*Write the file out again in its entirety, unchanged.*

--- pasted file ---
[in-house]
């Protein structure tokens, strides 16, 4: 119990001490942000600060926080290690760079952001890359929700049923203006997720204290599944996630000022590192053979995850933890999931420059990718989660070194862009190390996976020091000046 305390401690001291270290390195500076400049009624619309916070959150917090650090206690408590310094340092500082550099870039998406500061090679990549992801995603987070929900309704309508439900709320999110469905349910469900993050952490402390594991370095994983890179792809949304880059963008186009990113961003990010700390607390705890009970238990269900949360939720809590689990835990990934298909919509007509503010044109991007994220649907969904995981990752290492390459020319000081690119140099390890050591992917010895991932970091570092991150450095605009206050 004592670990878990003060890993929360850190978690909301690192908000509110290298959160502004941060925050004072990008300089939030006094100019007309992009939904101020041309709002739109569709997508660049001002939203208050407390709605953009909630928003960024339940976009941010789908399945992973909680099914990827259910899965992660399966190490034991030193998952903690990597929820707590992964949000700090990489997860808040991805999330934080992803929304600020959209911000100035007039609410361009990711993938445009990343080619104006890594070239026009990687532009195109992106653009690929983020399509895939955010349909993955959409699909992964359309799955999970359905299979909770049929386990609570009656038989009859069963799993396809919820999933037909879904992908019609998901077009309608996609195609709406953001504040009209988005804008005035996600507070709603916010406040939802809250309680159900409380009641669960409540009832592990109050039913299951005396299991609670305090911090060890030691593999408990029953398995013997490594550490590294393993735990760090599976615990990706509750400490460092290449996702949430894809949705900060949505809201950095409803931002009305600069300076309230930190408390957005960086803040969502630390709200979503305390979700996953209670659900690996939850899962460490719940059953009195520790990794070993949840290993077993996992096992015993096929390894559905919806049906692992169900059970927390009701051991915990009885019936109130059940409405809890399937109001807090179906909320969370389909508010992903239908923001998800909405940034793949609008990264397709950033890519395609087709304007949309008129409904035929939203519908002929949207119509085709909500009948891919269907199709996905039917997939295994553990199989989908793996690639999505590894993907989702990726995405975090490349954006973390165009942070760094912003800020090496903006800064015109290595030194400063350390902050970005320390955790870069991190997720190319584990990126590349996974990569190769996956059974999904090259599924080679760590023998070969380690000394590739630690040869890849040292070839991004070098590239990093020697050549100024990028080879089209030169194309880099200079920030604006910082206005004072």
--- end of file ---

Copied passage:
[in-house]
């Protein structure tokens, strides 16, 4: 119990001490942000600060926080290690760079952001890359929700049923203006997720204290599944996630000022590192053979995850933890999931420059990718989660070194862009190390996976020091000046 305390401690001291270290390195500076400049009624619309916070959150917090650090206690408590310094340092500082550099870039998406500061090679990549992801995603987070929900309704309508439900709320999110469905349910469900993050952490402390594991370095994983890179792809949304880059963008186009990113961003990010700390607390705890009970238990269900949360939720809590689990835990990934298909919509007509503010044109991007994220649907969904995981990752290492390459020319000081690119140099390890050591992917010895991932970091570092991150450095605009206050 004592670990878990003060890993929360850190978690909301690192908000509110290298959160502004941060925050004072990008300089939030006094100019007309992009939904101020041309709002739109569709997508660049001002939203208050407390709605953009909630928003960024339940976009941010789908399945992973909680099914990827259910899965992660399966190490034991030193998952903690990597929820707590992964949000700090990489997860808040991805999330934080992803929304600020959209911000100035007039609410361009990711993938445009990343080619104006890594070239026009990687532009195109992106653009690929983020399509895939955010349909993955959409699909992964359309799955999970359905299979909770049929386990609570009656038989009859069963799993396809919820999933037909879904992908019609998901077009309608996609195609709406953001504040009209988005804008005035996600507070709603916010406040939802809250309680159900409380009641669960409540009832592990109050039913299951005396299991609670305090911090060890030691593999408990029953398995013997490594550490590294393993735990760090599976615990990706509750400490460092290449996702949430894809949705900060949505809201950095409803931002009305600069300076309230930190408390957005960086803040969502630390709200979503305390979700996953209670659900690996939850899962460490719940059953009195520790990794070993949840290993077993996992096992015993096929390894559905919806049906692992169900059970927390009701051991915990009885019936109130059940409405809890399937109001807090179906909320969370389909508010992903239908923001998800909405940034793949609008990264397709950033890519395609087709304007949309008129409904035929939203519908002929949207119509085709909500009948891919269907199709996905039917997939295994553990199989989908793996690639999505590894993907989702990726995405975090490349954006973390165009942070760094912003800020090496903006800064015109290595030194400063350390902050970005320390955790870069991190997720190319584990990126590349996974990569190769996956059974999904090259599924080679760590023998070969380690000394590739630690040869890849040292070839991004070098590239990093020697050549100024990028080879089209030169194309880099200079920030604006910082206005004072």